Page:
Vigilante Review

It's surprising that Hudson has gone to the trouble of making such a terrible beat-'em-up available for the Wii's Virtual Console.

One of the first side-scrolling beat-'em-ups was Irem's Kung Fu. In it, you, as a lone martial artist, had to make your way to the top floor of a five-story temple by dispatching successive waves of bad guys with only a limited repertoire of punches and kicks. It was the video game equivalent of Bruce Lee's Game of Death, and it was groundbreaking in 1984. Four years later, Irem produced a spiritual sequel to Kung Fu called Vigilante. Irem spruced up the graphics but didn't do much to flesh out the combat, which by then seemed archaic compared to the complex fisticuffs you could find in such games as Double Dragon and Final Fight. Considering how poorly received Vigilante was, it's rather surprising that Hudson has gone to the trouble of making the TurboGrafx-16 version available for the Wii's Virtual Console.

Vigilante is the spiritual successor to Kung Fu.

Vigilante is basically Kung Fu but with better graphics. The large goofy characters and the amount of detail evident in the static urban backdrops are in line with what other 16-bit games were doing at the time, but the gameplay is straight out of 1984. Movement is limited to a single horizontal plane while the bad guys stream out from both sides of the screen and attack single-mindedly. The hero's repertoire includes only a high and low punch, a high and low kick, and a jumping kick. Occasionally, you can pick up and use a set of nunchakus. Irem went to such lengths to duplicate the Kung Fu blueprint that Vigilante also contains just five short levels that take roughly 15 minutes to complete.

The catch to that 15-minute life span is that the game is ridiculously hard. Some enemies attack with knives, bats, or pistols, all of which chop away a third of your health meter with each hit taken. If you get too close to an enemy, he'll choke you and gradually take away your health that way. Enemies are constantly pouring from both sides of the screen in such sheer numbers that it's easy to become caught in a double team and watch your health fall to nothing in a matter of seconds. To make matters worse, the hit priority is biased in favor of enemies, and your attacks don't always deal out damage when they do connect. If a goon doesn't cancel your attack with a late punch, there's a chance your foot will just pass through him. Theoretically, you can finish the game in 15 minutes. The reality is that you'll need to invest hours of practice and experience quite a bit of luck before three continues and eight total lives are enough to carry you through to the final boss.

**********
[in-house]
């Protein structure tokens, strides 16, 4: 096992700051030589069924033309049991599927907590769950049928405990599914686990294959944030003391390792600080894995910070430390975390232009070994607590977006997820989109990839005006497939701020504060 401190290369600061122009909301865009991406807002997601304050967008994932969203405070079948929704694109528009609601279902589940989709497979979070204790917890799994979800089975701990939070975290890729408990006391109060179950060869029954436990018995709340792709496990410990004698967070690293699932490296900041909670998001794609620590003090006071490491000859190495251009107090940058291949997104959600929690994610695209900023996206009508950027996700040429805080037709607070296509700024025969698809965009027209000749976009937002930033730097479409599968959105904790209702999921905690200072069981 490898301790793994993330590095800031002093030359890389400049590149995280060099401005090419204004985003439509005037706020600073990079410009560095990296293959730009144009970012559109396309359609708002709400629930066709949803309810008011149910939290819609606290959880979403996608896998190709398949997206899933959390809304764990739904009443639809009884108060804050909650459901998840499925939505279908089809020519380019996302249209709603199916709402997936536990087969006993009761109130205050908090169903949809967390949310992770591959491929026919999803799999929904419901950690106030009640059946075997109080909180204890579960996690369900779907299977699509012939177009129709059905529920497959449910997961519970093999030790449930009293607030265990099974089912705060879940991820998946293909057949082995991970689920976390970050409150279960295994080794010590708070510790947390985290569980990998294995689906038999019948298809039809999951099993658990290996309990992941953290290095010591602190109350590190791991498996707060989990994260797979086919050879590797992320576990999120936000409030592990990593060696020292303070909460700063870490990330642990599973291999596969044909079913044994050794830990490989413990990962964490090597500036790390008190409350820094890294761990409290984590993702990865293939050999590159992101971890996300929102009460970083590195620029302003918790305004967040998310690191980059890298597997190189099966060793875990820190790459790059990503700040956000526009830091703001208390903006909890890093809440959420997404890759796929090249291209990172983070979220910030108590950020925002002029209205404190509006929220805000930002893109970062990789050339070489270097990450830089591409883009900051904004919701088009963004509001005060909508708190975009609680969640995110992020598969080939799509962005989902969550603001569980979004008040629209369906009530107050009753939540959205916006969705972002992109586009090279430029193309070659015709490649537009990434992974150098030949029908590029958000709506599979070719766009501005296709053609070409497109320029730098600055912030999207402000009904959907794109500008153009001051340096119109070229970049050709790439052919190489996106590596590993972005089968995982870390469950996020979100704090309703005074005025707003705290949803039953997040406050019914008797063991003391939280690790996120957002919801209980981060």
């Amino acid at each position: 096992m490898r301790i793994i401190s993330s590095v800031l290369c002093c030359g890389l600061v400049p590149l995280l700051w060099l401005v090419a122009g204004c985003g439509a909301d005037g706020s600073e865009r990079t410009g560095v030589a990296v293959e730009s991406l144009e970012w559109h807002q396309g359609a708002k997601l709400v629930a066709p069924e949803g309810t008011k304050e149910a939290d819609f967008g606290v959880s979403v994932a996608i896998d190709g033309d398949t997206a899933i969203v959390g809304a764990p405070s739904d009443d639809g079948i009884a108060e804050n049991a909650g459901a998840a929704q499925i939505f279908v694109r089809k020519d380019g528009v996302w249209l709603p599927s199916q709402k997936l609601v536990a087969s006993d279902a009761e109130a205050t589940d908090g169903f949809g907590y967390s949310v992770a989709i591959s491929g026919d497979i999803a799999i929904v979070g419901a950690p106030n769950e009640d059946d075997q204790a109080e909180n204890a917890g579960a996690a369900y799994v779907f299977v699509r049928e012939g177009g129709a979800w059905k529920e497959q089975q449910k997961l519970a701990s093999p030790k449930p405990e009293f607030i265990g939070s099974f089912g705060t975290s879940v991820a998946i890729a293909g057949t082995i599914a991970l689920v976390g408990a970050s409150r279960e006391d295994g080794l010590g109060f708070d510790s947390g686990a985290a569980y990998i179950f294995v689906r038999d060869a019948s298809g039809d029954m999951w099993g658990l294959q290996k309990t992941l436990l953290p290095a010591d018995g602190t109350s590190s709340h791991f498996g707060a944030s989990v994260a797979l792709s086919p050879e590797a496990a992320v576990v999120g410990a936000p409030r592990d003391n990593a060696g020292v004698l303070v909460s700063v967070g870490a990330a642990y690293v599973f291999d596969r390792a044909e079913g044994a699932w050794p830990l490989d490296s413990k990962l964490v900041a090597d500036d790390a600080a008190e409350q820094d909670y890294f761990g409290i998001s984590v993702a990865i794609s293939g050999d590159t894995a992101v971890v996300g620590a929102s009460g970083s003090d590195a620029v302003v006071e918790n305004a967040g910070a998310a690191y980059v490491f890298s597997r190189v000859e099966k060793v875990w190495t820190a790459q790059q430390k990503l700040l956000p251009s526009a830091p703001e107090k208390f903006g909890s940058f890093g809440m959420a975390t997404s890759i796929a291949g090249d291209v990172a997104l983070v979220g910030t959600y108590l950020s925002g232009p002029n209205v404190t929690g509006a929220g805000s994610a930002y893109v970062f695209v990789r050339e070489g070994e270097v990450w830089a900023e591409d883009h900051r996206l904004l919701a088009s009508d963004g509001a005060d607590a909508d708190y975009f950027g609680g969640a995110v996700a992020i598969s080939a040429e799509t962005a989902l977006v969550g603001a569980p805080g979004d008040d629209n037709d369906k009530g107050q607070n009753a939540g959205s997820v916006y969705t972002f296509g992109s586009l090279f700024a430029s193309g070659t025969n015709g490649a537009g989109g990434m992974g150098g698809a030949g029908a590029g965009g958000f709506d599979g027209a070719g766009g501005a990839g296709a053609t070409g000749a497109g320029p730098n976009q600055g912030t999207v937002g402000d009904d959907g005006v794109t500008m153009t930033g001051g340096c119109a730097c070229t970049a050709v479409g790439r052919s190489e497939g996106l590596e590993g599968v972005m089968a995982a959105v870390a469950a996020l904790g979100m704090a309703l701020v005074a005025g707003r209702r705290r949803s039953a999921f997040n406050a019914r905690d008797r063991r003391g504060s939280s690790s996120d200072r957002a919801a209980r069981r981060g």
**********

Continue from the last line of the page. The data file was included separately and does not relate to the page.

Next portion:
Worse than the rudimentary fisticuffs, your attacks will often just pass right through enemies.

About the only positive thing that can be said about the game's availability for the Virtual Console is that the emulation is accurate. The paltry selection of sound effects, the 8-bit-quality music, and the mangled voice clips aren't side effects caused by the emulation. Irem simply didn't put much care into the audio. Likewise, the sluggish controls were a problem in the original TurboGrafx-16 game. Back in the day, some home versions of the game were edited to remove references to skinheads and the suggestion that the kidnap victim in the game was the pop superstar Madonna. The TurboGrafx-16 version retained those references, and they're still intact in the Virtual Console release.

Suffice it to say, you're probably not going to want to shell out 600 Wii points ($6) to play Vigilante. At least Kung Fu had originality going for it.

The Good
Emulation is accurate
The Bad
Combat lacks variety
impossibly difficult even when attacks aren't passing right through enemies
unimpressive audio even for an 8-bit game
there's just one play mode, and it has only five levels
2.4
Terrible
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Vigilante More Info

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  • First Released 1989
    • Arcade Games
    • MSX
    • TurboGrafx-16
    4.5
    Average User RatingOut of 96 User Ratings
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    Developed by:
    Irem, Clover
    Published by:
    Irem, Clover, Nintendo, NEC, Hudson Entertainment
    Genres:
    Action, Beat-'Em-Up
    Content is generally suitable for ages 10 and up. May contain more cartoon, fantasy or mild violence, mild language and/or minimal suggestive themes.
    Everyone 10+
    All Platforms
    Violence